When the phrase â€œarcade racerâ€ is mentioned, it usually implies that a game is easy to learn and requires little to no knowledge of real-world racing principles. While Trackmania follows the former point, the latter could not be farther from the truth. To succeed at Trackmania, you had better know about things like body roll, racing lines, and how and when to brake. All races are against the clockâ€”or the times set by othersâ€”so victory depends on optimizing every inch of road, rather than just slamming into opponents.
As Gran Turismo vets can attest to, racing against the clock is a much less compromising form of racing. You canâ€™t cut off your opponents or slow them down, canâ€™t use them as bumper carsâ€”itâ€™s just you versus the track. If youâ€™re not used to racing like this, Trackmania will frustrate you. Youâ€™ll miss times by fractions of a second, or mess up on the last hundred meters of a course. Some of the times needed for gold medals on the Nadeo-created tracks are ridiculously difficult. When things go online, competition gets even tighter, with hundredths of a second making the difference between first and twentieth. Scratching the inside of a turn on a three-minute course can doom a run to failure.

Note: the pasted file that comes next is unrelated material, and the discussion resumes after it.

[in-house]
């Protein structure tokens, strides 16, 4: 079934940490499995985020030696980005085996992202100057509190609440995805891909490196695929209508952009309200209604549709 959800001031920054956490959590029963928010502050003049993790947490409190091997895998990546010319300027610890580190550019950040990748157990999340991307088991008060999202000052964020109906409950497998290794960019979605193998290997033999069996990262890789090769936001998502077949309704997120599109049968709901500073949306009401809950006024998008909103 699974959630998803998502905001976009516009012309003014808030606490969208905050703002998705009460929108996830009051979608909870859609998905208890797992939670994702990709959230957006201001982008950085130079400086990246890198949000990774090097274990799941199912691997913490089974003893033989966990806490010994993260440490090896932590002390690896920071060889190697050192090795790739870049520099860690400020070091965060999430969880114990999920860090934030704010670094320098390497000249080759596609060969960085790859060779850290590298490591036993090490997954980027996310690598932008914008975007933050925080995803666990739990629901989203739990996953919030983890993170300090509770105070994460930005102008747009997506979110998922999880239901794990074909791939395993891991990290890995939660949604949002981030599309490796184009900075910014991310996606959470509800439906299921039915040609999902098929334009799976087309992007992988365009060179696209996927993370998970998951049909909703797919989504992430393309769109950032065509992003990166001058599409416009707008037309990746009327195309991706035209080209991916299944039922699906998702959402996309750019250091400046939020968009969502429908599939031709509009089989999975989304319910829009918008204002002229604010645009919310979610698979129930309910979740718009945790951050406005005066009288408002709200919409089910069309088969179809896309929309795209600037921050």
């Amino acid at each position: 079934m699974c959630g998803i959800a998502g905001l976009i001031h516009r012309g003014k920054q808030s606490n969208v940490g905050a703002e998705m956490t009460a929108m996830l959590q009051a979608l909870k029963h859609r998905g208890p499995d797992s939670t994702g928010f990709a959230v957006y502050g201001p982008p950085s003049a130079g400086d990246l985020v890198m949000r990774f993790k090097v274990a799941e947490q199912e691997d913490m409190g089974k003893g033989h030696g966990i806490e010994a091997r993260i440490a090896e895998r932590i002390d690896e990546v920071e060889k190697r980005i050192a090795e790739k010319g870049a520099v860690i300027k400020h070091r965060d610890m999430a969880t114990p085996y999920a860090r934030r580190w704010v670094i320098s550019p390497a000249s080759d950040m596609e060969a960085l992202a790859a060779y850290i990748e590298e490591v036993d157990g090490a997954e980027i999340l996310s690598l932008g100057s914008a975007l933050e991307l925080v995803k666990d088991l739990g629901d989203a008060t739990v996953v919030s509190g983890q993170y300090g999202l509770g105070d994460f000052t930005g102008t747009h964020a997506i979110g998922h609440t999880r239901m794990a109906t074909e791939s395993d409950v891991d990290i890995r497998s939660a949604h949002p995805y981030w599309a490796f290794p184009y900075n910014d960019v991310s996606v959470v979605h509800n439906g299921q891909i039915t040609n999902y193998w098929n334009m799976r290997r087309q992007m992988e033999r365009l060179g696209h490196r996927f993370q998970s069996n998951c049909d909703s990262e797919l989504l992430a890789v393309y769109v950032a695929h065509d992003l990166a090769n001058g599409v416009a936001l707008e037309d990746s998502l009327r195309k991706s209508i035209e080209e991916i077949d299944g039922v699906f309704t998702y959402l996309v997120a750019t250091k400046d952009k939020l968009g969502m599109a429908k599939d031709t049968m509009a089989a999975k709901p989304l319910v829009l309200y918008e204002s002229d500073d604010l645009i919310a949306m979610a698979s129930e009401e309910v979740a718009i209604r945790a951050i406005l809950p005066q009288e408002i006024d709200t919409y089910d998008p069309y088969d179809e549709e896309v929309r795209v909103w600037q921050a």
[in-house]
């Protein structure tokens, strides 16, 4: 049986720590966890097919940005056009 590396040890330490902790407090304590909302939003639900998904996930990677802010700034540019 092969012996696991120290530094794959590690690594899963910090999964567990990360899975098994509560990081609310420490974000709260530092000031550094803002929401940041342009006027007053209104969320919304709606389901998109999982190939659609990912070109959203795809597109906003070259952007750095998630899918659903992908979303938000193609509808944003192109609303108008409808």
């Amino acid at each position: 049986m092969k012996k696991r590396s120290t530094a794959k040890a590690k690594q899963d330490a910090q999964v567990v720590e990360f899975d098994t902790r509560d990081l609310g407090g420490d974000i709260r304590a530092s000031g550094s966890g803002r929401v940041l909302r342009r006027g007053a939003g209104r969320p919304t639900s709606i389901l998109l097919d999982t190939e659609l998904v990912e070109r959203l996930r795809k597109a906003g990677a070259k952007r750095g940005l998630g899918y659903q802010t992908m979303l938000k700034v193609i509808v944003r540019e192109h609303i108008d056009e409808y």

Donâ€™t think itâ€™s all this crazy, though. Progression in single player only requires easy-to-earn Bronze medals, and subpar racing skills will never hold you back or prevent you from having a good time (even if you donâ€™t post good times). For those who want it, though, the competitive aspect is definitely there; Trackmania: Nations is often featured in professional gaming events.
It isnâ€™t all racing, either. Trackmania contains two other driving modes: Platform and Puzzle. The first instructs you to simply get from one checkpoint to another in the lowest number of tries possible. Puzzle gives nothing but a starting point, an end point, and checkpoints, and tells the player to build the fastest possible track connecting them.